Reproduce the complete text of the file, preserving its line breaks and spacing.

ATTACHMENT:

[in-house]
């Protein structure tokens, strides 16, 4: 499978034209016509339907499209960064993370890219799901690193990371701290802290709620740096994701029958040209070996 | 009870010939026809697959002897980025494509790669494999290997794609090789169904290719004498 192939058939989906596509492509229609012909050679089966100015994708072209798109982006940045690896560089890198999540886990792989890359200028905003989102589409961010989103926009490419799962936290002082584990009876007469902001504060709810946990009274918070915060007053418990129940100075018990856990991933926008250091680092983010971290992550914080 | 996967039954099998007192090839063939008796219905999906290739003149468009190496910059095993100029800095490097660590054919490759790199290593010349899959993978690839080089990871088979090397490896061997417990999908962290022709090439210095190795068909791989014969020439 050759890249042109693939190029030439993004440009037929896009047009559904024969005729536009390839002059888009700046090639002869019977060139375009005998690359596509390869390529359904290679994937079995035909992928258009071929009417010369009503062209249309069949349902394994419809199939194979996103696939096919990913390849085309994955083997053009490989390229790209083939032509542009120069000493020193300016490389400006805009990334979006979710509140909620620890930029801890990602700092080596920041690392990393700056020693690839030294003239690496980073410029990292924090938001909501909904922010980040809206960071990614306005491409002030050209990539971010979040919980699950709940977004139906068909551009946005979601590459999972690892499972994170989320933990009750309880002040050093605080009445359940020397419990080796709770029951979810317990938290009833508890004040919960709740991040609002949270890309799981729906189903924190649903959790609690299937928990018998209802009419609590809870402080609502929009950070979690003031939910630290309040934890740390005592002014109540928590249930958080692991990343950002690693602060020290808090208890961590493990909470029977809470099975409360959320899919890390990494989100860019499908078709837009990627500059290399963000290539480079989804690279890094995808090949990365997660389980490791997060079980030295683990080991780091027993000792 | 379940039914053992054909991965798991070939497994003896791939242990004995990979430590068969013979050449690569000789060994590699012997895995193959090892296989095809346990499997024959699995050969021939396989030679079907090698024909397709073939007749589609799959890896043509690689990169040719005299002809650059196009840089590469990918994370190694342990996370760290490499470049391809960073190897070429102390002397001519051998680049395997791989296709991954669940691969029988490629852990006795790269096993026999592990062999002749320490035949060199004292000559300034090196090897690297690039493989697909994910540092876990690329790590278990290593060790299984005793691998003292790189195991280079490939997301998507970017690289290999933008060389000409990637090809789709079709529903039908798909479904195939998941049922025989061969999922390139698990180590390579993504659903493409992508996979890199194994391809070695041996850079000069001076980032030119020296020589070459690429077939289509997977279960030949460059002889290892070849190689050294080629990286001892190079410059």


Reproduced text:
[in-house]
């Protein structure tokens, strides 16, 4: 499978034209016509339907499209960064993370890219799901690193990371701290802290709620740096994701029958040209070996 | 009870010939026809697959002897980025494509790669494999290997794609090789169904290719004498 192939058939989906596509492509229609012909050679089966100015994708072209798109982006940045690896560089890198999540886990792989890359200028905003989102589409961010989103926009490419799962936290002082584990009876007469902001504060709810946990009274918070915060007053418990129940100075018990856990991933926008250091680092983010971290992550914080 | 996967039954099998007192090839063939008796219905999906290739003149468009190496910059095993100029800095490097660590054919490759790199290593010349899959993978690839080089990871088979090397490896061997417990999908962290022709090439210095190795068909791989014969020439 050759890249042109693939190029030439993004440009037929896009047009559904024969005729536009390839002059888009700046090639002869019977060139375009005998690359596509390869390529359904290679994937079995035909992928258009071929009417010369009503062209249309069949349902394994419809199939194979996103696939096919990913390849085309994955083997053009490989390229790209083939032509542009120069000493020193300016490389400006805009990334979006979710509140909620620890930029801890990602700092080596920041690392990393700056020693690839030294003239690496980073410029990292924090938001909501909904922010980040809206960071990614306005491409002030050209990539971010979040919980699950709940977004139906068909551009946005979601590459999972690892499972994170989320933990009750309880002040050093605080009445359940020397419990080796709770029951979810317990938290009833508890004040919960709740991040609002949270890309799981729906189903924190649903959790609690299937928990018998209802009419609590809870402080609502929009950070979690003031939910630290309040934890740390005592002014109540928590249930958080692991990343950002690693602060020290808090208890961590493990909470029977809470099975409360959320899919890390990494989100860019499908078709837009990627500059290399963000290539480079989804690279890094995808090949990365997660389980490791997060079980030295683990080991780091027993000792 | 379940039914053992054909991965798991070939497994003896791939242990004995990979430590068969013979050449690569000789060994590699012997895995193959090892296989095809346990499997024959699995050969021939396989030679079907090698024909397709073939007749589609799959890896043509690689990169040719005299002809650059196009840089590469990918994370190694342990996370760290490499470049391809960073190897070429102390002397001519051998680049395997791989296709991954669940691969029988490629852990006795790269096993026999592990062999002749320490035949060199004292000559300034090196090897690297690039493989697909994910540092876990690329790590278990290593060790299984005793691998003292790189195991280079490939997301998507970017690289290999933008060389000409990637090809789709079709529903039908798909479904195939998941049922025989061969999922390139698990180590390579993504659903493409992508996979890199194994391809070695041996850079000069001076980032030119020296020589070459690429077939289509997977279960030949460059002889290892070849190689050294080629990286001892190079410059």